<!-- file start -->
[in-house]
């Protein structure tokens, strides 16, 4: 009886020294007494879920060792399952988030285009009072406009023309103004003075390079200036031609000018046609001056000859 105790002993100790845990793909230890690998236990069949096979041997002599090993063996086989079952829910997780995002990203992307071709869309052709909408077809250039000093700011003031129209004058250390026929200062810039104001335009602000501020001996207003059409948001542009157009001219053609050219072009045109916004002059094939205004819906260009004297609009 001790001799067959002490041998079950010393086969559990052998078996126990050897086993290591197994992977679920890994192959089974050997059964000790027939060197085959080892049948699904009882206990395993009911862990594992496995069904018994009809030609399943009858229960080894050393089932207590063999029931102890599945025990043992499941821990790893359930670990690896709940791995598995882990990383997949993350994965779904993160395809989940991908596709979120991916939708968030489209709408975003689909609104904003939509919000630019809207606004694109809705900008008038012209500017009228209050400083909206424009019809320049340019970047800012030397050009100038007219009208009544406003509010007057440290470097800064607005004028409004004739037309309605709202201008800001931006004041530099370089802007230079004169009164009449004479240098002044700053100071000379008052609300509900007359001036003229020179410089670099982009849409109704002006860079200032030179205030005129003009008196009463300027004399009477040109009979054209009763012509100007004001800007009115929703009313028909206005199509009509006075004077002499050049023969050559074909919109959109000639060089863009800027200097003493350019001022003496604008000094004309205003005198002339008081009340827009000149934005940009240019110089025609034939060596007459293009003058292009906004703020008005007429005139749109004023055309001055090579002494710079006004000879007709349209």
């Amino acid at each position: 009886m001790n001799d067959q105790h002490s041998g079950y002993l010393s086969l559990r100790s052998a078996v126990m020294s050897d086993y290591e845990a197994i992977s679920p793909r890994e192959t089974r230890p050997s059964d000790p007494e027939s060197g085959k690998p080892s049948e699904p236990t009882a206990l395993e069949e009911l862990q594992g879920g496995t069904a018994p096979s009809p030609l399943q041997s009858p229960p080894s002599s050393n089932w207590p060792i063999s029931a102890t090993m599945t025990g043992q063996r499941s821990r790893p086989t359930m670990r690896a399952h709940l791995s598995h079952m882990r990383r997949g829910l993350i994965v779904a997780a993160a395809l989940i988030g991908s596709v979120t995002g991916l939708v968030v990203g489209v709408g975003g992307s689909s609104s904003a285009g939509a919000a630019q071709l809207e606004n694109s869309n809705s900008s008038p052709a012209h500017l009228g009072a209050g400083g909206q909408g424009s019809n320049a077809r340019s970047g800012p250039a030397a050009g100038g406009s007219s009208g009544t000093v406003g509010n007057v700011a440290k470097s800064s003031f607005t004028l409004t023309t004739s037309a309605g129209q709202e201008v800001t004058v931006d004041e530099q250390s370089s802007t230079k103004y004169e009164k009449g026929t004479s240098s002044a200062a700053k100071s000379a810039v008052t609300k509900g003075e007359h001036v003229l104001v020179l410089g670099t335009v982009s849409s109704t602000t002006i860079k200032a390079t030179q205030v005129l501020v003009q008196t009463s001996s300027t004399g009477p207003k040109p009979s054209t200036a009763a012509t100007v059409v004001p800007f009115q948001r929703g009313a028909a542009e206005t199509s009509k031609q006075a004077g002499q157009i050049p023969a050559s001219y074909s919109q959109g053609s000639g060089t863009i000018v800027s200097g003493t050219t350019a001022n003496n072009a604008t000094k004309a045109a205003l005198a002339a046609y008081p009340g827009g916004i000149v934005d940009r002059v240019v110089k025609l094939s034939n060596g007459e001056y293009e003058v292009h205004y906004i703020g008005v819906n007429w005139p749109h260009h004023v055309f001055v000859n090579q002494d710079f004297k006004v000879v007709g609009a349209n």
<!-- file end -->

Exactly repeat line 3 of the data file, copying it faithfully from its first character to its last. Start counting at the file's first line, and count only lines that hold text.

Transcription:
């Amino acid at each position: 009886m001790n001799d067959q105790h002490s041998g079950y002993l010393s086969l559990r100790s052998a078996v126990m020294s050897d086993y290591e845990a197994i992977s679920p793909r890994e192959t089974r230890p050997s059964d000790p007494e027939s060197g085959k690998p080892s049948e699904p236990t009882a206990l395993e069949e009911l862990q594992g879920g496995t069904a018994p096979s009809p030609l399943q041997s009858p229960p080894s002599s050393n089932w207590p060792i063999s029931a102890t090993m599945t025990g043992q063996r499941s821990r790893p086989t359930m670990r690896a399952h709940l791995s598995h079952m882990r990383r997949g829910l993350i994965v779904a997780a993160a395809l989940i988030g991908s596709v979120t995002g991916l939708v968030v990203g489209v709408g975003g992307s689909s609104s904003a285009g939509a919000a630019q071709l809207e606004n694109s869309n809705s900008s008038p052709a012209h500017l009228g009072a209050g400083g909206q909408g424009s019809n320049a077809r340019s970047g800012p250039a030397a050009g100038g406009s007219s009208g009544t000093v406003g509010n007057v700011a440290k470097s800064s003031f607005t004028l409004t023309t004739s037309a309605g129209q709202e201008v800001t004058v931006d004041e530099q250390s370089s802007t230079k103004y004169e009164k009449g026929t004479s240098s002044a200062a700053k100071s000379a810039v008052t609300k509900g003075e007359h001036v003229l104001v020179l410089g670099t335009v982009s849409s109704t602000t002006i860079k200032a390079t030179q205030v005129l501020v003009q008196t009463s001996s300027t004399g009477p207003k040109p009979s054209t200036a009763a012509t100007v059409v004001p800007f009115q948001r929703g009313a028909a542009e206005t199509s009509k031609q006075a004077g002499q157009i050049p023969a050559s001219y074909s919109q959109g053609s000639g060089t863009i000018v800027s200097g003493t050219t350019a001022n003496n072009a604008t000094k004309a045109a205003l005198a002339a046609y008081p009340g827009g916004i000149v934005d940009r002059v240019v110089k025609l094939s034939n060596g007459e001056y293009e003058v292009h205004y906004i703020g008005v819906n007429w005139p749109h260009h004023v055309f001055v000859n090579q002494d710079f004297k006004v000879v007709g609009a349209n």